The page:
Plans to lower Washingtons minimum wage could be difficult sell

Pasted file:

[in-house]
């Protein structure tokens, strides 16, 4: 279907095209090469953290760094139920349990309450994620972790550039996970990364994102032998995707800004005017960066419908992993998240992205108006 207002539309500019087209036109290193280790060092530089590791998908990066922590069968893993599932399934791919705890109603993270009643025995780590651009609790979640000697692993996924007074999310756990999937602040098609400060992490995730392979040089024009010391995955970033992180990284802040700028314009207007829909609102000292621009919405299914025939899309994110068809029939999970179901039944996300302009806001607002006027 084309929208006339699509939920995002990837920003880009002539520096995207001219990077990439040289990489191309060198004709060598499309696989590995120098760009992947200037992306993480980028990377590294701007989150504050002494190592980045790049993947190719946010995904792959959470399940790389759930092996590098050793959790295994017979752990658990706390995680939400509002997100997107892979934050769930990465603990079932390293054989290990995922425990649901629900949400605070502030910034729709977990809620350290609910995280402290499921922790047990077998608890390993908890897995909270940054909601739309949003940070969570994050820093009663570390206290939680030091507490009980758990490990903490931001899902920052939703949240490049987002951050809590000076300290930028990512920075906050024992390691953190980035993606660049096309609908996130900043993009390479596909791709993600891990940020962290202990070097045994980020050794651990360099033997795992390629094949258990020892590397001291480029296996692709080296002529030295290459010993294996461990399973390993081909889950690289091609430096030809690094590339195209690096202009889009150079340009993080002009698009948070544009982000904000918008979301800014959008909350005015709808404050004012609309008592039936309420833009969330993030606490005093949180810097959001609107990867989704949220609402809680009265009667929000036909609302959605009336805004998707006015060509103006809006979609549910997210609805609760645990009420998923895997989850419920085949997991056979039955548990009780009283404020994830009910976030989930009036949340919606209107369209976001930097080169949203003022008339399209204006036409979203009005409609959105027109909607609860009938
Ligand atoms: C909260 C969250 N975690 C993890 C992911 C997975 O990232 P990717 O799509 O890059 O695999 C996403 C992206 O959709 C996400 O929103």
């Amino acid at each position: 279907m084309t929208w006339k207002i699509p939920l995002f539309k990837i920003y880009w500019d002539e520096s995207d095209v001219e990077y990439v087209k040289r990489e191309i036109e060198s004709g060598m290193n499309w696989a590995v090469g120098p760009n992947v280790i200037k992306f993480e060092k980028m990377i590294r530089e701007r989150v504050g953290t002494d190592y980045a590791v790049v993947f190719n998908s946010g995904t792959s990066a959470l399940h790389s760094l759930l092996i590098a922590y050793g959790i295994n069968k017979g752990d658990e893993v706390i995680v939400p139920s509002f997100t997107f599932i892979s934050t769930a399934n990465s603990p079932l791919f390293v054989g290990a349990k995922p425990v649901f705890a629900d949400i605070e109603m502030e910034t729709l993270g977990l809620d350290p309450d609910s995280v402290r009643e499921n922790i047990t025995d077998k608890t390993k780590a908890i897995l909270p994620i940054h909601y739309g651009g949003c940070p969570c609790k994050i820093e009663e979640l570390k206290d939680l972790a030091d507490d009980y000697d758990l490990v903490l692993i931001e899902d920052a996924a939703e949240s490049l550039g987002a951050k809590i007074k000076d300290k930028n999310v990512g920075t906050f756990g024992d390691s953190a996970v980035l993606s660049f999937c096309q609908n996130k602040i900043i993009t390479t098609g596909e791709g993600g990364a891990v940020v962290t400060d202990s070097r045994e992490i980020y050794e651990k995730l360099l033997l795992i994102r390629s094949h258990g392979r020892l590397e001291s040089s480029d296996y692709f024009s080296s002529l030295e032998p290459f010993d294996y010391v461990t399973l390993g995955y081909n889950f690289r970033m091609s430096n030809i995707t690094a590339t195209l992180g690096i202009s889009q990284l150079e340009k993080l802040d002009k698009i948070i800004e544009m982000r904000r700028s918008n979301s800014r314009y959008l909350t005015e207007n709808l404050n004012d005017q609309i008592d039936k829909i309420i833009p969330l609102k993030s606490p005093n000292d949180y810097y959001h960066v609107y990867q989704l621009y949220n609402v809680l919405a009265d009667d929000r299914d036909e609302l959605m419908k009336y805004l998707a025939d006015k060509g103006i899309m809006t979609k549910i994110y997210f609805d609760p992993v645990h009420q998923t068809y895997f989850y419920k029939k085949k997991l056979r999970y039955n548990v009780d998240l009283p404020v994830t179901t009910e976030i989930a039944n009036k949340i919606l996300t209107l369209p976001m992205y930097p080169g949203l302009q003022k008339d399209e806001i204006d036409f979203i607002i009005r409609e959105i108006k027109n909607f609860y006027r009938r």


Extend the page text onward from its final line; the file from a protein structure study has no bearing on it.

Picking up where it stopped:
first_imgOLYMPIA — Efforts to change Washington’s higher minimum wage approved by voters last November face a tough road in the Legislature.But that didn’t keep Sen. Mike Baumgartner from proposing lower wages for teens, for nonprofit workers, and for anyone outside of King County.At a hearing Thursday, the Spokane Republican argued it wouldn’t be unprecedented for both chambers to muster the two-thirds necessary to change an initiative just months after it passed. It’s a difficult sell, but lawmakers did it a few years ago when faced with a tight budget and an expensive mandate from voters to reduce class sizes in public schools.“Real people are losing jobs because of this initiative,” he told the Senate Commerce, Labor and Sports Committee.But opponents countered that workers are starting to earn enough money to support themselves and their families with the higher wages mandated by I-1433. Senate Bill 5530, which would delay the minimum wage hikes for two years in all Washington counties except King County, would cover most of the state’s minimum wage workers, said Misha Wershkul, of the liberal Washington State Budget and Policy Center.That’s more than 500,000 workers statewide, and more than 50,000 in Spokane County, she said.Some lawmakers and other opponents pointed out that another proposal, Senate Bill 5532, which would allow nonprofit organizations to pay a lower minimum wage, would include most of the state’s large hospitals, which are nonprofits with thousands of employees.That’s not the intent, Baumgartner said. He’s interested in helping small nonprofits like Spokane’s Union Gospel Mission, where officials told him last year they’d have to cut back on services for alcohol and drug abuse treatment because of the additional wage costs.last_img

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